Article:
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Welcome to Mezcalifornia

The growers and distillers determined to make great mezcal—in California.

For the past four years, Craig Reynolds has been plugging blue weber agave plants, known as agave tequilana, into three acres of soil in Yolo County, California. His hope is that when they come to maturity, they will be the source of a homegrown California agave spirit intended to rival those from Mexico. It’s a project he’s calling “Mezcalifornia.”

Reynolds isn’t alone. Within California, several people—as south as Carpinteria and up towards Reynolds’ farm near Woodland, likely the northern border of where blue weber agave can flourish—are bent on building an agave spirits industry for the state. In many ways, the endeavor seems an obvious one; tequila and mezcal are now among the hottest spirits categories in the United States, with volumes for the two having increased steadily for at least 15 straight years, and grown by more than 8 percent in 2017 alone, according to the Distilled Spirits Council.

While production of mezcal and tequila is limited to Mexico, the agave plant itself claims duel-citizenship, flourishing throughout the southwestern United States, where it grows both wild and as an ornamental. But an American-grown agave spirits industry has been slow to arrive. Currently, it trails producers in South Africa and India as well as some United States-based craft distillers who have been making spirit from Mexican agave syrup for close to 10 years. The hold up is two-fold: Not only is it illegal for potential distillers to harvest wild agaves from public lands, few farmers have been interested in growing them without an established market. In addition, distillers have been slow to invest in the equipment needed to process the unwieldy, fibrous piñas.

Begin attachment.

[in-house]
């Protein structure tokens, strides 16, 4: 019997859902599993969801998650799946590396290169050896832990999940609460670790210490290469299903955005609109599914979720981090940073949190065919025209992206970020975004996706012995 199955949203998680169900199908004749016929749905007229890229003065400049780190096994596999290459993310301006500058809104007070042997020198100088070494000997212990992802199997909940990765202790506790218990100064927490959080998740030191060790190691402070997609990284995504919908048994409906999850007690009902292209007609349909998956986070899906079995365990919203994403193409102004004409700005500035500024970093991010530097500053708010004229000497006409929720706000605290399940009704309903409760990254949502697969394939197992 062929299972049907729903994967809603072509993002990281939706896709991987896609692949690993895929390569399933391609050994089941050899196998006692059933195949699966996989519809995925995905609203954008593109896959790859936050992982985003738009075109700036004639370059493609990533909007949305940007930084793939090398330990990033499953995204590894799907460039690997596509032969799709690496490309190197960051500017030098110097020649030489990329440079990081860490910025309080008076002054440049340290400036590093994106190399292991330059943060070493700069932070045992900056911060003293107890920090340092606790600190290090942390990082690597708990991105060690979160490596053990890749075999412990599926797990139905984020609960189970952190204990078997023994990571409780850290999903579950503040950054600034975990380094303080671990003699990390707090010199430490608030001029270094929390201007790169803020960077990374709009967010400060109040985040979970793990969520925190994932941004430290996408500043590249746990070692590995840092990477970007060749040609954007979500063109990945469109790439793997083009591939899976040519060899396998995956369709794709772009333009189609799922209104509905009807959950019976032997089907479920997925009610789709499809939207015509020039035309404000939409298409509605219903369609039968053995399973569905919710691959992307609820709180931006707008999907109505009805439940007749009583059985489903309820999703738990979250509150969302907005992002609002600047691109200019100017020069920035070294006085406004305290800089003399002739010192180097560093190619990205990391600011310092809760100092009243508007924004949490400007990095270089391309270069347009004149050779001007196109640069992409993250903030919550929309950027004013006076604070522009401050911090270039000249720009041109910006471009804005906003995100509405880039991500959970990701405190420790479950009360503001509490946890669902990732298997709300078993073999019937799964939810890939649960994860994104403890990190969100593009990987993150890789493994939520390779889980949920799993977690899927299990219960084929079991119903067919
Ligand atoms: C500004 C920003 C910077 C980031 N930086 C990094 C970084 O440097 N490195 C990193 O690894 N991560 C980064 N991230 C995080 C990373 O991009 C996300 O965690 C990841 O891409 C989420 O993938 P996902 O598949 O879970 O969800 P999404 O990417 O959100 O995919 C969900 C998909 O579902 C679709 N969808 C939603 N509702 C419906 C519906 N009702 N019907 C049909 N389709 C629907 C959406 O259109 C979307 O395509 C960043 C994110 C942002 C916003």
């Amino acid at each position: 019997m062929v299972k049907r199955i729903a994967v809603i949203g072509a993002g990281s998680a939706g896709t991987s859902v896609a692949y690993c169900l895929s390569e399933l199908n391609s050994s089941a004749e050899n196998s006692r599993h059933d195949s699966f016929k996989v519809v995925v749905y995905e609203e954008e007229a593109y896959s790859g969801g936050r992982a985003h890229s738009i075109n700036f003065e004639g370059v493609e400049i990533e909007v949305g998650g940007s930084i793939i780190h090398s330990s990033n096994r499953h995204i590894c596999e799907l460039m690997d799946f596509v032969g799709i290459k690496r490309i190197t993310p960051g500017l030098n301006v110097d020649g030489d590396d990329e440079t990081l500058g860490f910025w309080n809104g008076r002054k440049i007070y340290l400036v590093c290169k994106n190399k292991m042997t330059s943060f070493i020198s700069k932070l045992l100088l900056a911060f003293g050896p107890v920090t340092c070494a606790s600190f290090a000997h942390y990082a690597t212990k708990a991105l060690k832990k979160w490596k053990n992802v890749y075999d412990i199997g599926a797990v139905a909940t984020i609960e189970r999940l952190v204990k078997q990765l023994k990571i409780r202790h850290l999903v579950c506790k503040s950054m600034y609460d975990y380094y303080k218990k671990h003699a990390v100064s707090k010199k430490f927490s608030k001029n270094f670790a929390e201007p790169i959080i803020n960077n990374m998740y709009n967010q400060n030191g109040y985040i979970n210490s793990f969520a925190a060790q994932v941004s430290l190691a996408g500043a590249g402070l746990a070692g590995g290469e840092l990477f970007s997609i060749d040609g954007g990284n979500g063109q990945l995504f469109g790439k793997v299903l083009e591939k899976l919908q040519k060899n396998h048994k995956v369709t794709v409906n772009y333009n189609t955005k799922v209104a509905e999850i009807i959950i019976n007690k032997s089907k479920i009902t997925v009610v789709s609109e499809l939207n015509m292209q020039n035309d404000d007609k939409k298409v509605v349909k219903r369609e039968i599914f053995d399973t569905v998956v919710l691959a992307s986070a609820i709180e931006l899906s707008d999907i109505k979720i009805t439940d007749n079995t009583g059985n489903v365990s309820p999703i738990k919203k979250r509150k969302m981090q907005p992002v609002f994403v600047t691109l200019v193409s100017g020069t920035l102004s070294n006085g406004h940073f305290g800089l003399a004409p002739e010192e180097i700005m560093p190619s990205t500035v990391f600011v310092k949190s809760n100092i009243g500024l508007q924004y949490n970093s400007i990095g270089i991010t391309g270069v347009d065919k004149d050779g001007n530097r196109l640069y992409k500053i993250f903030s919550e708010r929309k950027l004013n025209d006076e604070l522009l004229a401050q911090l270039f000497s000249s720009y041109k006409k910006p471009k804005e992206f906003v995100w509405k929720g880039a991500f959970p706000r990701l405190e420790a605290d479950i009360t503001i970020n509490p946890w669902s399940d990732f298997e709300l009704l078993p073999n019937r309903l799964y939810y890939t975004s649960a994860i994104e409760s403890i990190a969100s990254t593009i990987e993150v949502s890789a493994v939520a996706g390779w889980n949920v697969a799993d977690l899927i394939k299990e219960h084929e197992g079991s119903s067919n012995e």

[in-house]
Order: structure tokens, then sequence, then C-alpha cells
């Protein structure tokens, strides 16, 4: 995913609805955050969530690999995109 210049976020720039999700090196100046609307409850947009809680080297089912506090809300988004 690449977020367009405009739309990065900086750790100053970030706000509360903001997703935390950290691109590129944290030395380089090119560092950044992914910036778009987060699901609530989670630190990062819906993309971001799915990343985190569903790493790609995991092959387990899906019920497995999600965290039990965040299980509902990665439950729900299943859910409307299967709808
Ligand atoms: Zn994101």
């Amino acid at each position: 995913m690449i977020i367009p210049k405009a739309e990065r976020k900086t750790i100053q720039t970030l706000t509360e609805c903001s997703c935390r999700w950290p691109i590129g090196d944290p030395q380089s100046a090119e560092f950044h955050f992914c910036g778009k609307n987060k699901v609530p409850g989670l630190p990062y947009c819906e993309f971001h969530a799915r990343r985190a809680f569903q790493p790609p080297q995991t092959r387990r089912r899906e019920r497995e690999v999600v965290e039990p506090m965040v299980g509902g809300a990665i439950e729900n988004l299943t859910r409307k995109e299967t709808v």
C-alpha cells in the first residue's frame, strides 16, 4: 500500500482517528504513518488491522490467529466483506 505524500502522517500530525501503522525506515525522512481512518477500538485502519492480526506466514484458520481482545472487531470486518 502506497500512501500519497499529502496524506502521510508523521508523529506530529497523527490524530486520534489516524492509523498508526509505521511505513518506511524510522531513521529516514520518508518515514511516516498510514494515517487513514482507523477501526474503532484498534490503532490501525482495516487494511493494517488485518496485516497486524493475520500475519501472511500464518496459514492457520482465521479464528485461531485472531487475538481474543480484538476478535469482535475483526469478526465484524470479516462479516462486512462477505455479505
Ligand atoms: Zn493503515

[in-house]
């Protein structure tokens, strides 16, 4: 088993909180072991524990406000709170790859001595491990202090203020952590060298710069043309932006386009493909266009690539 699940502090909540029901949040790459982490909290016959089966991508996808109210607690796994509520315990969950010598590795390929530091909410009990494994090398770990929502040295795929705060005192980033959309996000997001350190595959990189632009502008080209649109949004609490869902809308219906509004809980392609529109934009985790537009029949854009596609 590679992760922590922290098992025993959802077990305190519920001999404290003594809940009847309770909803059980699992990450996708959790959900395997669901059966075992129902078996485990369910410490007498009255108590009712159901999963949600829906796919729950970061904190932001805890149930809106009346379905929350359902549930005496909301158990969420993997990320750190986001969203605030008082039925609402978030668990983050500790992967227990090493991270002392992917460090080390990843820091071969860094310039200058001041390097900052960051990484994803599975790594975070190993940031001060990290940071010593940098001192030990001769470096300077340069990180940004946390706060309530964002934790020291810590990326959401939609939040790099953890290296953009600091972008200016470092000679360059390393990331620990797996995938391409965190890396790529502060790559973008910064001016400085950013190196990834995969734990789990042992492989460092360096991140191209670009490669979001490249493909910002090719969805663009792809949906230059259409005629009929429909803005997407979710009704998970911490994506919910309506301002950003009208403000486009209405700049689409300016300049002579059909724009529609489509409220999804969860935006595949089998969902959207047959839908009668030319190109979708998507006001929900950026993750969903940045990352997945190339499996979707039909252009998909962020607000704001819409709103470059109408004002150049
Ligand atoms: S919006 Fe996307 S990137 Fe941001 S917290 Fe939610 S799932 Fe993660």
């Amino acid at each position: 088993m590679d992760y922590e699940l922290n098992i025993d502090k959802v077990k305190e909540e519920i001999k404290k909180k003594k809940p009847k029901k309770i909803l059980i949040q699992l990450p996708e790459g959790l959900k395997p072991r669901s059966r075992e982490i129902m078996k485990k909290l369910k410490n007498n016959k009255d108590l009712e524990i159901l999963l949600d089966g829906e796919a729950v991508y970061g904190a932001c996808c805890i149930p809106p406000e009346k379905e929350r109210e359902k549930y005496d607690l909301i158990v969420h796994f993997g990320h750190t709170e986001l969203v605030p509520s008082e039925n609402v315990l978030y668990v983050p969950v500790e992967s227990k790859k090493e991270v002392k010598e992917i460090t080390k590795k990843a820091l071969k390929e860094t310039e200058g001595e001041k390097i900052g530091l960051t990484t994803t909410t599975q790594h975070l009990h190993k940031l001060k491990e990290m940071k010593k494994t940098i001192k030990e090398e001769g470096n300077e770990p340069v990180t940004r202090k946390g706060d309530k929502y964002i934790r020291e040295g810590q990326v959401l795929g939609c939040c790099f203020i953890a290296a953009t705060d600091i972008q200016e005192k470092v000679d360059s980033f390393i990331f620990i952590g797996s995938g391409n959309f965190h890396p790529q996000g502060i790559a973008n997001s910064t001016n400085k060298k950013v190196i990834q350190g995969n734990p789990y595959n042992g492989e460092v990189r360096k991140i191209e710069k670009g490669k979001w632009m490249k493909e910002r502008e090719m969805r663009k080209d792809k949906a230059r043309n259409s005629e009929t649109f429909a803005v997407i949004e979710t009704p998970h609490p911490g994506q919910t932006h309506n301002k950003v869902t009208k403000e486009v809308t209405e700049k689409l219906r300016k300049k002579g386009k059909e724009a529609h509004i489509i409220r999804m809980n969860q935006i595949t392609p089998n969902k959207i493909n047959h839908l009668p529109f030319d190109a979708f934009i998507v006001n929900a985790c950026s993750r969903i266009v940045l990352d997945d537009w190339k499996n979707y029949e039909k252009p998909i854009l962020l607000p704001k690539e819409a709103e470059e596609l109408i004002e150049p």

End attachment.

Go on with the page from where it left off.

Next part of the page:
“There is a chicken and egg thing, so I’ve just decided to be the chicken… or lay an egg,” Reynolds tells me. He later traded this in for a more sensical metaphor, referring to himself as “Johnny Agaveseed.”

Reynolds originally became interested in agave spirits while working in Mexico for an education nonprofit. While there, he helped produce Dos Volcanes, an agave spirit made from plants grown just outside the official boundaries of Tequila. Eventually, that experience lead to the launch of the “Mezcalifornia” project, which began in 2015, when Reynolds used agaves from Riverside County (grown by Mark Carlston, the owner of tequila brand Crotalo), which he cooked in a stone pit that he built on his land. After a few days of roasting over eucalyptus and oak, the agaves were then taken 80 miles south to St. George Spirits in Alameda, California, where they were fermented and distilled by master distiller, Lance Winters. Smoky and oily, with an acidic brightness, the one-off distillate was never released commercially, but Reynolds nonetheless considers it a “proof of concept” spirit.